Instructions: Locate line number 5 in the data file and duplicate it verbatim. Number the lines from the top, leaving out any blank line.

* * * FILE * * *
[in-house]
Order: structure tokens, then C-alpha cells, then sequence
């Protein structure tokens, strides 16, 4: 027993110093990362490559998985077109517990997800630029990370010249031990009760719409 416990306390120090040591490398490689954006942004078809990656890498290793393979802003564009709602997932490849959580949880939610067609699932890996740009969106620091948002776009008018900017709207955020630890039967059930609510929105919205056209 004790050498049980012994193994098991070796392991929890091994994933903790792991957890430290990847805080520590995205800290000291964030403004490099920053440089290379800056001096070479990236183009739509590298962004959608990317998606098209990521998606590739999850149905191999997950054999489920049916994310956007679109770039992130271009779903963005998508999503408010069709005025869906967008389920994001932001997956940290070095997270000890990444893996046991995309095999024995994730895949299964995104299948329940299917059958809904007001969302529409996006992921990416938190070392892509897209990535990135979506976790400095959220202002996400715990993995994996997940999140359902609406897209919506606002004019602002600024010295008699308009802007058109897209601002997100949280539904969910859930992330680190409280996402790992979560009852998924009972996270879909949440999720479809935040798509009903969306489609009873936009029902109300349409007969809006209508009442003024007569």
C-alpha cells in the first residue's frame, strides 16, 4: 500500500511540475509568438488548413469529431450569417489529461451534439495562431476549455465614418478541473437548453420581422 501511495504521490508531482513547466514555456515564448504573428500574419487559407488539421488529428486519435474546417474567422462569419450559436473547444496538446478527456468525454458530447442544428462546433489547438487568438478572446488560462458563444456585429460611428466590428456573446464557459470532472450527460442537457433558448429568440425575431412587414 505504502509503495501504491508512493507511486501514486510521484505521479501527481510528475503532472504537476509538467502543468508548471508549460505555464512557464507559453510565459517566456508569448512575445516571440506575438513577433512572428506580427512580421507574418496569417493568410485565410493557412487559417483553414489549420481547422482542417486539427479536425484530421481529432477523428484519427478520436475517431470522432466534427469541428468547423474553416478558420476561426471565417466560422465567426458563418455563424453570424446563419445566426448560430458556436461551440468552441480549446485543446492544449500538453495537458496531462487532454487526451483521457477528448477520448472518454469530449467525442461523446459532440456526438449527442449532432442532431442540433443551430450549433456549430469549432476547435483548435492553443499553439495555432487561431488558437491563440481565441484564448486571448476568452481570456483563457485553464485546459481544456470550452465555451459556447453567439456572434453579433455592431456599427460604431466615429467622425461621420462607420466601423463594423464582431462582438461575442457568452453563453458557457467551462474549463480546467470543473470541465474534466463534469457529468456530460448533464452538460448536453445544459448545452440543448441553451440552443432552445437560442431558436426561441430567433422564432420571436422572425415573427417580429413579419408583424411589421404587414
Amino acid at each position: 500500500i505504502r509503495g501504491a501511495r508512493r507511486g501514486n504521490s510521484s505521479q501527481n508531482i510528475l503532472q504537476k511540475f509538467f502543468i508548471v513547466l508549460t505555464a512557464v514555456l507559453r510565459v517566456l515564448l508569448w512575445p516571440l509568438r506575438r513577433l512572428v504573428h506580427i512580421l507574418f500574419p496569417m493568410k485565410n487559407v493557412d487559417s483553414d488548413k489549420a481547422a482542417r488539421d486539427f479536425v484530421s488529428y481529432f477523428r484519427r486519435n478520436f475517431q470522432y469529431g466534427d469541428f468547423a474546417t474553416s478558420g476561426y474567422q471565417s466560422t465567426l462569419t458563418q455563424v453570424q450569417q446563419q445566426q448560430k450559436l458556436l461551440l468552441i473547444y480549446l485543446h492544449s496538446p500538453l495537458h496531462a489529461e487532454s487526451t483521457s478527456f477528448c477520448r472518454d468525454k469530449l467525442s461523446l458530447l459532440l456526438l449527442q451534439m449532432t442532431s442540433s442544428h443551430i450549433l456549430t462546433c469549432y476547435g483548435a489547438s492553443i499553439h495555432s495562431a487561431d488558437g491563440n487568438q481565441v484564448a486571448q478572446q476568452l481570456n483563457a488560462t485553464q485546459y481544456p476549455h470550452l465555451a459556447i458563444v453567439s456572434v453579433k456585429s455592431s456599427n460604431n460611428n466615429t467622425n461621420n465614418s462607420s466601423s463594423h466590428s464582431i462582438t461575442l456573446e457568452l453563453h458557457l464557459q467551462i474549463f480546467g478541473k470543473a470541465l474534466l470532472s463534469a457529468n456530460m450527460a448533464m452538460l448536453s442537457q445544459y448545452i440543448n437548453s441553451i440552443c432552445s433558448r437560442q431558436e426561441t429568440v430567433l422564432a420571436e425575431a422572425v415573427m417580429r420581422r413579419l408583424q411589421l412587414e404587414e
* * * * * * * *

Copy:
Amino acid at each position: 500500500i505504502r509503495g501504491a501511495r508512493r507511486g501514486n504521490s510521484s505521479q501527481n508531482i510528475l503532472q504537476k511540475f509538467f502543468i508548471v513547466l508549460t505555464a512557464v514555456l507559453r510565459v517566456l515564448l508569448w512575445p516571440l509568438r506575438r513577433l512572428v504573428h506580427i512580421l507574418f500574419p496569417m493568410k485565410n487559407v493557412d487559417s483553414d488548413k489549420a481547422a482542417r488539421d486539427f479536425v484530421s488529428y481529432f477523428r484519427r486519435n478520436f475517431q470522432y469529431g466534427d469541428f468547423a474546417t474553416s478558420g476561426y474567422q471565417s466560422t465567426l462569419t458563418q455563424v453570424q450569417q446563419q445566426q448560430k450559436l458556436l461551440l468552441i473547444y480549446l485543446h492544449s496538446p500538453l495537458h496531462a489529461e487532454s487526451t483521457s478527456f477528448c477520448r472518454d468525454k469530449l467525442s461523446l458530447l459532440l456526438l449527442q451534439m449532432t442532431s442540433s442544428h443551430i450549433l456549430t462546433c469549432y476547435g483548435a489547438s492553443i499553439h495555432s495562431a487561431d488558437g491563440n487568438q481565441v484564448a486571448q478572446q476568452l481570456n483563457a488560462t485553464q485546459y481544456p476549455h470550452l465555451a459556447i458563444v453567439s456572434v453579433k456585429s455592431s456599427n460604431n460611428n466615429t467622425n461621420n465614418s462607420s466601423s463594423h466590428s464582431i462582438t461575442l456573446e457568452l453563453h458557457l464557459q467551462i474549463f480546467g478541473k470543473a470541465l474534466l470532472s463534469a457529468n456530460m450527460a448533464m452538460l448536453s442537457q445544459y448545452i440543448n437548453s441553451i440552443c432552445s433558448r437560442q431558436e426561441t429568440v430567433l422564432a420571436e425575431a422572425v415573427m417580429r420581422r413579419l408583424q411589421l412587414e404587414e